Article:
Haysbert, Izzard tackle 'Race' on and off stage
NEW YORK — Eddie Izzard finds it bizarre that no one has ever gone to war over eye color.
"It's probably because you can't actually see the eyes until you're about here," he says while gesturing with his hand next to his face. "So that would make it impractical."
Izzard laughs but is serious about what prompted the comment: the delicate topic of race. Now he gets to explore it eight times a week on Broadway in the appropriately titled David Mamet play, "Race."
Dennis Haysbert, who played the president of the United States on "24," makes his Broadway debut, replacing the Tony-nominated David Alan Grier as Henry Brown.
Izzard, no stranger to Mamet (he originated the role of Del in the 1994 London production of "The Cryptogram,") takes over the James Spader role of Jack Lawson. Izzard admits to being a little intimidated following Spader.
"Race" concerns black and white law firm partners and their associate (played by Afton C. Williamson, who replaced Kerry Washington) debate the merits of representing a wealthy white client accused of raping a young black woman. The play tackles the subject from various perspectives, including each attorney's view on ethnicity, public perception and the media's influence.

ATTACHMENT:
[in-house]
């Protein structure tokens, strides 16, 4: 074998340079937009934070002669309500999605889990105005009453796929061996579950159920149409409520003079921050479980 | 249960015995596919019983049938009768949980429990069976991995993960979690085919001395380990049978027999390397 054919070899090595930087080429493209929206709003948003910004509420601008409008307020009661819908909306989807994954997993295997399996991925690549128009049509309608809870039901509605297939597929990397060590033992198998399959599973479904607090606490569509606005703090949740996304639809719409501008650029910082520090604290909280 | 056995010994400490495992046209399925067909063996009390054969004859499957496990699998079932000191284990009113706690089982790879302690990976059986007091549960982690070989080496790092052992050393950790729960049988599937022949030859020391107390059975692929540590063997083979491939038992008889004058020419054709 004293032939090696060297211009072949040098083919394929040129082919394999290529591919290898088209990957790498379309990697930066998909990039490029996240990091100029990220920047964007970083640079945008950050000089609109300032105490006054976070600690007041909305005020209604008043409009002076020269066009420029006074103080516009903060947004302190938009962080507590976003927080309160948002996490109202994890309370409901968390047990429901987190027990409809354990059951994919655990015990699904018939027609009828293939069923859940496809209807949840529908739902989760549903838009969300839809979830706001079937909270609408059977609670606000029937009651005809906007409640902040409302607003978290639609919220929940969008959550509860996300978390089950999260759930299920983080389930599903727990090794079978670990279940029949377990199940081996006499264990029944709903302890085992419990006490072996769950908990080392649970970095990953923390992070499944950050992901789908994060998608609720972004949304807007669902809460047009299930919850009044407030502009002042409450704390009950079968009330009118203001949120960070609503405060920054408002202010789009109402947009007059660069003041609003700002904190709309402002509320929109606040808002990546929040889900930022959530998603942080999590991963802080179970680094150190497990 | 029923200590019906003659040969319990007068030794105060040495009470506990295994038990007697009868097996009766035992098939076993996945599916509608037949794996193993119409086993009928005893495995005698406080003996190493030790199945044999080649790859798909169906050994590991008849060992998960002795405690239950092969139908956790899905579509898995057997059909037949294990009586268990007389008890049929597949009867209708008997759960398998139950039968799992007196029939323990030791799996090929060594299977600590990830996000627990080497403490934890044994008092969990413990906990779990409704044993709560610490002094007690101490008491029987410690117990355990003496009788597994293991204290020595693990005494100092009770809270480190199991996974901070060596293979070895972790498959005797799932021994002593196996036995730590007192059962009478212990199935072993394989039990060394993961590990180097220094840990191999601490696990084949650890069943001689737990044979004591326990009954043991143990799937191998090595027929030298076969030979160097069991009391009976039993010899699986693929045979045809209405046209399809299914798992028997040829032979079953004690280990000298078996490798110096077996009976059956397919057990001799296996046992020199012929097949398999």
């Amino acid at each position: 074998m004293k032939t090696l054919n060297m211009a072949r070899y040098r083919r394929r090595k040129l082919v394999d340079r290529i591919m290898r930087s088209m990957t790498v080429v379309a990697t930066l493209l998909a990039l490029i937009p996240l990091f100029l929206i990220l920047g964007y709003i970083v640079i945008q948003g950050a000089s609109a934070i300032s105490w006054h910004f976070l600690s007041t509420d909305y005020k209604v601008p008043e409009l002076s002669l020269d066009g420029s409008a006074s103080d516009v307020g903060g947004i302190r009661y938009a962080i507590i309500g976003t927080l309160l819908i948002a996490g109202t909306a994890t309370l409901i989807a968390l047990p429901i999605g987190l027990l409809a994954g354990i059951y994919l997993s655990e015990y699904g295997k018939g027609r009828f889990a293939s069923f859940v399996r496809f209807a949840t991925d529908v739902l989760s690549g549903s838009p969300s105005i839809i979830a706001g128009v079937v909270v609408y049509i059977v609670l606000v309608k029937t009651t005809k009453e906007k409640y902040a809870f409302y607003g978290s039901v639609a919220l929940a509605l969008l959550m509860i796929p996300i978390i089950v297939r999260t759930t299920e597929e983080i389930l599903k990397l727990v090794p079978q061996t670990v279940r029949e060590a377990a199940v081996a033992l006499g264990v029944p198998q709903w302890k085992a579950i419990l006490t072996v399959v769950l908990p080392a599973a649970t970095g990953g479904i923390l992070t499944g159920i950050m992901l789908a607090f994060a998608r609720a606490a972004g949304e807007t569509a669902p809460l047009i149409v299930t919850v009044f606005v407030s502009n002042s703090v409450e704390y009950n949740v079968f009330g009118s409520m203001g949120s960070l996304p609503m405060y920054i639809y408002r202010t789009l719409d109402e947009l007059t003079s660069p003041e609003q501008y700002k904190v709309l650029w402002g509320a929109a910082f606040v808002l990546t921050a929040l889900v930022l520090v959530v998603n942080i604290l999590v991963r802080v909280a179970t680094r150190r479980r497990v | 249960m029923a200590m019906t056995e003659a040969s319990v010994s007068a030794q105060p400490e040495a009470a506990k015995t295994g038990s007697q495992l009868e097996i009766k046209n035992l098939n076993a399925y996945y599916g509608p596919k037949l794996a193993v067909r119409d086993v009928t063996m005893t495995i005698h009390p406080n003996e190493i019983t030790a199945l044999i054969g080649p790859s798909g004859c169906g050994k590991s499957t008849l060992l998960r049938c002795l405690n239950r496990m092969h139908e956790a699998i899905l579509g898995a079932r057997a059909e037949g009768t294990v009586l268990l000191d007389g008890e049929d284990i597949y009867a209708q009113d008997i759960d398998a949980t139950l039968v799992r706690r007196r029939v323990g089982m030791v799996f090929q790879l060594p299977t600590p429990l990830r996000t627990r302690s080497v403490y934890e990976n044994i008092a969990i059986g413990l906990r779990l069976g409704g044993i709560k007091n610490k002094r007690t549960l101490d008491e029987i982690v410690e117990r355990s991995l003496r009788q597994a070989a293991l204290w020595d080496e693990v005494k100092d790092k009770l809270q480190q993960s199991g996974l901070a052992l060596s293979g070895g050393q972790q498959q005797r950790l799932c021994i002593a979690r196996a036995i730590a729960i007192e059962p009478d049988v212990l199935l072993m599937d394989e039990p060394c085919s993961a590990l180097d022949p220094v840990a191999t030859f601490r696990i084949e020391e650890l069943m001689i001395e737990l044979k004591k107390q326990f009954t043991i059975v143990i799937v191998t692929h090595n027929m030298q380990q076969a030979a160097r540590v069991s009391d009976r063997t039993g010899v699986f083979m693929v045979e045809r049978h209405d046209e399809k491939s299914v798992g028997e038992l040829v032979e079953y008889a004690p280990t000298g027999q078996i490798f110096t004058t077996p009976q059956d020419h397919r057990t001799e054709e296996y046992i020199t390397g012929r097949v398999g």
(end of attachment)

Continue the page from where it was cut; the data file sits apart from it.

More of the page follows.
"I think David put his finger on the pulse of what race is in this country," Haysbert said.
As a result, the audience response changes nightly. That comes as no surprise to Haysbert. Perspective in the matter depends on where you come from, and that extends to the other side of the Atlantic, from where Izzard hails.
According to Haysbert, tension between blacks and whites in America comes mostly from slavery but takes on a different hue in England.
"It's about nationality," he says. "They have a lot of Pakistani; they have Indian and people from different countries."
Izzard doesn't completely agree with the distinction.
"That is more where the hot button issue of racism comes from, but I still think it ends up in the same place," Izzard said. "We got rid of slavery only 50 years before America did."
Regardless of the cause and the sprawl of race-related issues around the world, Izzard thinks the problem may be narrowing. He cites the election of Barack Obama as America's first African-American president as a step in the right direction.
That's not enough, says Izzard, who dreams of a world reminiscent of how the astronauts viewed Earth from space.
"They saw no frontiers or borders," he says.
"If people come from another planet, they'll say, 'You're all humans.' And are we going to say, 'Oh no. He's a black man. He's a white man. This man's an Asian.'
"No," he says. "It's just all human."